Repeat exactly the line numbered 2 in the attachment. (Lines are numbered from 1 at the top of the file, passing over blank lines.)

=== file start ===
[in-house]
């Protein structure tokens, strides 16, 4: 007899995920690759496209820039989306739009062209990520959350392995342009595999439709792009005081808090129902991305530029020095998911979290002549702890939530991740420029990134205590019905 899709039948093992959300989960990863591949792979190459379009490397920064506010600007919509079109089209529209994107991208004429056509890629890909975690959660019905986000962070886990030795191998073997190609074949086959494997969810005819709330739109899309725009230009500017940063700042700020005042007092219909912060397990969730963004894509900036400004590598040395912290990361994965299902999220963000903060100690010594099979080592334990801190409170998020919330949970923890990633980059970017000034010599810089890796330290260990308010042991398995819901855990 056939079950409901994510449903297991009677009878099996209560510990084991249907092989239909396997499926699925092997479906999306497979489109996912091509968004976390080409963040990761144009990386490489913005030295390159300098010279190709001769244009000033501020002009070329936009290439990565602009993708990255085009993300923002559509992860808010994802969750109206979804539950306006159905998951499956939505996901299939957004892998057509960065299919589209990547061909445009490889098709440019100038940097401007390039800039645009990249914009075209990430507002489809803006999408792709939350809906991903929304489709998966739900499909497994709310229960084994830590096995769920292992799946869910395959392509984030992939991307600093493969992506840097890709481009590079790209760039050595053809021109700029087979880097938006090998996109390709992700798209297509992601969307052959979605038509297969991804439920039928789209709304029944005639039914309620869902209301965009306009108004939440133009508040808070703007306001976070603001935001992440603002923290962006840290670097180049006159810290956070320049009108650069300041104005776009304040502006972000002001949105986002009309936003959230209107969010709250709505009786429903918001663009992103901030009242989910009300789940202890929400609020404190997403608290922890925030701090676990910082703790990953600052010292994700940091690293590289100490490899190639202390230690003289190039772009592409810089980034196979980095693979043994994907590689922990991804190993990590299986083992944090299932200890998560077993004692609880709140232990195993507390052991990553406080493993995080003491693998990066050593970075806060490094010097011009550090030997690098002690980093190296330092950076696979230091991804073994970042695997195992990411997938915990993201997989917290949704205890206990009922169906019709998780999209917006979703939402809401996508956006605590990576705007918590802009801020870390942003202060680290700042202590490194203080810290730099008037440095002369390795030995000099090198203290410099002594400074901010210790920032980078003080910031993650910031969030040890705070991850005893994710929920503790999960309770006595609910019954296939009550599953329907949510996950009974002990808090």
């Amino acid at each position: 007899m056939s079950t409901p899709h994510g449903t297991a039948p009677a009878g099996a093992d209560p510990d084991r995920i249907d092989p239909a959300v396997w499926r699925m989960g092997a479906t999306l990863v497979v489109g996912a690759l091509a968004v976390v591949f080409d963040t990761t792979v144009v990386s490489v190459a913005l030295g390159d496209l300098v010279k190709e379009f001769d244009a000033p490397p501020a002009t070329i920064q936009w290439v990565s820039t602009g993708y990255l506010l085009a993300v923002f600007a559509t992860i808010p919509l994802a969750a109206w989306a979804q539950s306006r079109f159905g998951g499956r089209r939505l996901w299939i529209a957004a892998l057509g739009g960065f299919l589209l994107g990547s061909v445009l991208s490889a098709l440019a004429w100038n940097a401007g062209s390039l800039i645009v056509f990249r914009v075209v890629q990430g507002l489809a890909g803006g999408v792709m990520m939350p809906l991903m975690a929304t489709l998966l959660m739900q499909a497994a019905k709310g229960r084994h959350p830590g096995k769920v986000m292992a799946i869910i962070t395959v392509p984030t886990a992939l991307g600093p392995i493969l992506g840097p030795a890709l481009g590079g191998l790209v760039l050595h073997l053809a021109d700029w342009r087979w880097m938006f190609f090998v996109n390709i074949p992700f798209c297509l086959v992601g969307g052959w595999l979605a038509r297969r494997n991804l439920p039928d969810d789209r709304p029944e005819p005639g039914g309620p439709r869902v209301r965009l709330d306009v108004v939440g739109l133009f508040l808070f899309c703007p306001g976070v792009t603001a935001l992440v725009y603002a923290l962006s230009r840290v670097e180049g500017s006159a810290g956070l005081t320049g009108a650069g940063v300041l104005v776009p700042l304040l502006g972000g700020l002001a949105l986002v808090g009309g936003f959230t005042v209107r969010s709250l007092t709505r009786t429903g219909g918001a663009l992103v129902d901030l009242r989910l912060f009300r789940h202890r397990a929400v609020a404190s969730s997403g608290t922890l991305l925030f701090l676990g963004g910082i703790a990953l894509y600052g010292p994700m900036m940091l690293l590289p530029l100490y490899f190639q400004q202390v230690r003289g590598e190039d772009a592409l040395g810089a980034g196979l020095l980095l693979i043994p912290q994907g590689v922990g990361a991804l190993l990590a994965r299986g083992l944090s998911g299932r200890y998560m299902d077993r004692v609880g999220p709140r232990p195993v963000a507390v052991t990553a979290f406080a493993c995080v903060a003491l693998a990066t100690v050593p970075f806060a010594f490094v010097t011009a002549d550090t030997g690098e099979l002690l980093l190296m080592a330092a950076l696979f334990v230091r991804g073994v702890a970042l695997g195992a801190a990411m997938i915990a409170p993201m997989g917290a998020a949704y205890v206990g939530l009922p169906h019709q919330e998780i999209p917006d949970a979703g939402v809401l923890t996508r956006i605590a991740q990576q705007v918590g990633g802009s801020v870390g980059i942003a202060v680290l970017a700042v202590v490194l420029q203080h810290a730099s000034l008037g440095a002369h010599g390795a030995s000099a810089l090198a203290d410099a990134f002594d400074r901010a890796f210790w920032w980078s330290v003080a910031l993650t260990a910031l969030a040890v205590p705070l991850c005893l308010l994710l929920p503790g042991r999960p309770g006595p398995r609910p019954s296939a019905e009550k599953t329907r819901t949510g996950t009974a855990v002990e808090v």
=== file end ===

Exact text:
């Protein structure tokens, strides 16, 4: 007899995920690759496209820039989306739009062209990520959350392995342009595999439709792009005081808090129902991305530029020095998911979290002549702890939530991740420029990134205590019905 899709039948093992959300989960990863591949792979190459379009490397920064506010600007919509079109089209529209994107991208004429056509890629890909975690959660019905986000962070886990030795191998073997190609074949086959494997969810005819709330739109899309725009230009500017940063700042700020005042007092219909912060397990969730963004894509900036400004590598040395912290990361994965299902999220963000903060100690010594099979080592334990801190409170998020919330949970923890990633980059970017000034010599810089890796330290260990308010042991398995819901855990 056939079950409901994510449903297991009677009878099996209560510990084991249907092989239909396997499926699925092997479906999306497979489109996912091509968004976390080409963040990761144009990386490489913005030295390159300098010279190709001769244009000033501020002009070329936009290439990565602009993708990255085009993300923002559509992860808010994802969750109206979804539950306006159905998951499956939505996901299939957004892998057509960065299919589209990547061909445009490889098709440019100038940097401007390039800039645009990249914009075209990430507002489809803006999408792709939350809906991903929304489709998966739900499909497994709310229960084994830590096995769920292992799946869910395959392509984030992939991307600093493969992506840097890709481009590079790209760039050595053809021109700029087979880097938006090998996109390709992700798209297509992601969307052959979605038509297969991804439920039928789209709304029944005639039914309620869902209301965009306009108004939440133009508040808070703007306001976070603001935001992440603002923290962006840290670097180049006159810290956070320049009108650069300041104005776009304040502006972000002001949105986002009309936003959230209107969010709250709505009786429903918001663009992103901030009242989910009300789940202890929400609020404190997403608290922890925030701090676990910082703790990953600052010292994700940091690293590289100490490899190639202390230690003289190039772009592409810089980034196979980095693979043994994907590689922990991804190993990590299986083992944090299932200890998560077993004692609880709140232990195993507390052991990553406080493993995080003491693998990066050593970075806060490094010097011009550090030997690098002690980093190296330092950076696979230091991804073994970042695997195992990411997938915990993201997989917290949704205890206990009922169906019709998780999209917006979703939402809401996508956006605590990576705007918590802009801020870390942003202060680290700042202590490194203080810290730099008037440095002369390795030995000099090198203290410099002594400074901010210790920032980078003080910031993650910031969030040890705070991850005893994710929920503790999960309770006595609910019954296939009550599953329907949510996950009974002990808090």